Injury fears over stray golf balls curb children’s garden playtime

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A MOTHER has called for action to be taken after fears a stray golf ball from a nearby club could injure one of her children.

Joley Higgins says she no longer feels comfortable letting four-year-old Ellie and eight-year-old Harrison out in their back garden on Holtdale Avenue, Leeds, because of the risk she believes is posed by stray balls from players.

Her fears were heightened after neighbour Beverley Collins suffered a painful calf injury after allegedly being hit on the leg by a golf ball.

Ms Higgins said: “I didn’t think much of it when the first golf balls started landing in our garden but when I was putting out the washing one day one landed near me and it made me think what could have happened if the kids had been out.

“Nowadays I prefer to take them to the park so they can play rather than let them play in the back garden.

“I’m conscious of what might befall them all the time.”

Ms Higgins’s mother, Maureen Fletcher, has taken up her daughter’s concerns with Cookridge Golf Club and has also approached Leeds North West MP Greg Mulholland for help.

In her letter to him she said: “I have been in correspondence with the golf club manager.

“The outcome of the correspondence was that we should ring him when a ball lands in the garden and he would go to the area to see who was playing that hole at the time.

“I am informed that it is the player who is liable if a golf ball goes astray and damage is done.

“I’m concerned about a ball landing on my grandchildren’s heads – which doesn’t bear thinking about for it would surely kill them.

“Even if it were, say a shoulder it would shatter the bone completely.

“I don’t believe that should the worst happen, my daughter would be expected to go to the golf course and locate the person playing said golf ball – who would then have to admit their negligence...that would be utter madness.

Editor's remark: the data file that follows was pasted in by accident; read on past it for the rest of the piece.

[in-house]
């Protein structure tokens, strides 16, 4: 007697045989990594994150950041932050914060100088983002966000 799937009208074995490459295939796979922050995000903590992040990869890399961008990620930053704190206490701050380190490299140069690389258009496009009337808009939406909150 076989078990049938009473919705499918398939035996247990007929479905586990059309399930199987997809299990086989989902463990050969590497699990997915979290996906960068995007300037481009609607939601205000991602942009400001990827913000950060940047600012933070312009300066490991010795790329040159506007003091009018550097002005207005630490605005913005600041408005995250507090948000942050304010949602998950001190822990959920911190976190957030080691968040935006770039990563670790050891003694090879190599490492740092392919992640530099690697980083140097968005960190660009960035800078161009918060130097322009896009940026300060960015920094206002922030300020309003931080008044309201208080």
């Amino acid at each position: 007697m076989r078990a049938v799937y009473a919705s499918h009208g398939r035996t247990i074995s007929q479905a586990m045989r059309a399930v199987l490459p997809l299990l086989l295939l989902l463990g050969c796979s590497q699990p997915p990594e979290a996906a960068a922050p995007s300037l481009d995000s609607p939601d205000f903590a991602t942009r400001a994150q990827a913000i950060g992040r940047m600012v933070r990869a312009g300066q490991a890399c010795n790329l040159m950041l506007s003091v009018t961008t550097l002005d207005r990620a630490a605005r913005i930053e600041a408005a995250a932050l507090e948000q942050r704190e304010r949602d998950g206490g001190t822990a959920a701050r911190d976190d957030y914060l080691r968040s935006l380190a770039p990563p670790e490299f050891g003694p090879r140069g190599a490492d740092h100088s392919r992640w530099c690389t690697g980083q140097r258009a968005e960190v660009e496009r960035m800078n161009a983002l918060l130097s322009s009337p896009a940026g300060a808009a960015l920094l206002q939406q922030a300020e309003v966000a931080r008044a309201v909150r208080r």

“One of my daughter’s neighbours (Beverley Collins) has recently been hit on the leg and is in severe pain.

“I don’t want it to get to the point where a fatal injury is caused to someone.

“Is it not correct that a private golf course has to mitigate risk where ever it is reasonably possible?

“Surely my daughter and children/family/friends should have the right to be in the garden with complete safety. Her house was there long before the golf course was built.

“I would welcome your comments. I can’t let this situation go unchallenged. I am extremely anxious.”

Mr Mulholland has written to the golf club and asked: “I am enquiring as to whether the golf club has any plans that would potentially mitigate the risk of injury or damage to property.

“It would seem that the risk is coming from one particular hole (the 17th) and as such is there anything the club can change on this hole to limit the number of stray golf balls?”

But Gary Day, general manager at the golf club, said he and his staff had tried to do whatever they could to alleviate the problems.

He said: “We have met with local residents and spoken to them. We have worked very, very closely with residents.

“We have introduced plenty of measures short of putting up netting which some residents did not want because it would spoil the beautiful views.” And he issued a plea for residents who have golf balls land on their property to inform him immediately so the club can identify the players concerned as quickly as possible.

As for Ms Collins’s injury he said that was being resolved through “the insurance people”.